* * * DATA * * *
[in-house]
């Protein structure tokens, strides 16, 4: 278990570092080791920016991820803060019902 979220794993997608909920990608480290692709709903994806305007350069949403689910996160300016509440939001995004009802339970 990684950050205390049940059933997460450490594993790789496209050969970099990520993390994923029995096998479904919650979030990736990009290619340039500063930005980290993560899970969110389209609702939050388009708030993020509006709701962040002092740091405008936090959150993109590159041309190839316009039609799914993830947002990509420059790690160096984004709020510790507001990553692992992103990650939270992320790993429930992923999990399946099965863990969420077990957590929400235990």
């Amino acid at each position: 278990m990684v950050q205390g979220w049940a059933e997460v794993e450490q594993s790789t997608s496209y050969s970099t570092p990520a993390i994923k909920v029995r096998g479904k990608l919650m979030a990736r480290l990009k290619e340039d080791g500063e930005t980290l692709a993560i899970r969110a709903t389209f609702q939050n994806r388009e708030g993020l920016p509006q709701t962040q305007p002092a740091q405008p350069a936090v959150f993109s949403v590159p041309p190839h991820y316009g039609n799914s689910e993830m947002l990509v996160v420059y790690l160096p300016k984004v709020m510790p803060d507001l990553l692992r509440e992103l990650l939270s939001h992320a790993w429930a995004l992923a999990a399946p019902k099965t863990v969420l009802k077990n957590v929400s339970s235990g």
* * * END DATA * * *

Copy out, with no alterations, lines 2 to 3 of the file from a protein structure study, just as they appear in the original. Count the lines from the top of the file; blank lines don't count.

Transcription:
């Protein structure tokens, strides 16, 4: 278990570092080791920016991820803060019902 979220794993997608909920990608480290692709709903994806305007350069949403689910996160300016509440939001995004009802339970 990684950050205390049940059933997460450490594993790789496209050969970099990520993390994923029995096998479904919650979030990736990009290619340039500063930005980290993560899970969110389209609702939050388009708030993020509006709701962040002092740091405008936090959150993109590159041309190839316009039609799914993830947002990509420059790690160096984004709020510790507001990553692992992103990650939270992320790993429930992923999990399946099965863990969420077990957590929400235990």
């Amino acid at each position: 278990m990684v950050q205390g979220w049940a059933e997460v794993e450490q594993s790789t997608s496209y050969s970099t570092p990520a993390i994923k909920v029995r096998g479904k990608l919650m979030a990736r480290l990009k290619e340039d080791g500063e930005t980290l692709a993560i899970r969110a709903t389209f609702q939050n994806r388009e708030g993020l920016p509006q709701t962040q305007p002092a740091q405008p350069a936090v959150f993109s949403v590159p041309p190839h991820y316009g039609n799914s689910e993830m947002l990509v996160v420059y790690l160096p300016k984004v709020m510790p803060d507001l990553l692992r509440e992103l990650l939270s939001h992320a790993w429930a995004l992923a999990a399946p019902k099965t863990v969420l009802k077990n957590v929400s339970s235990g």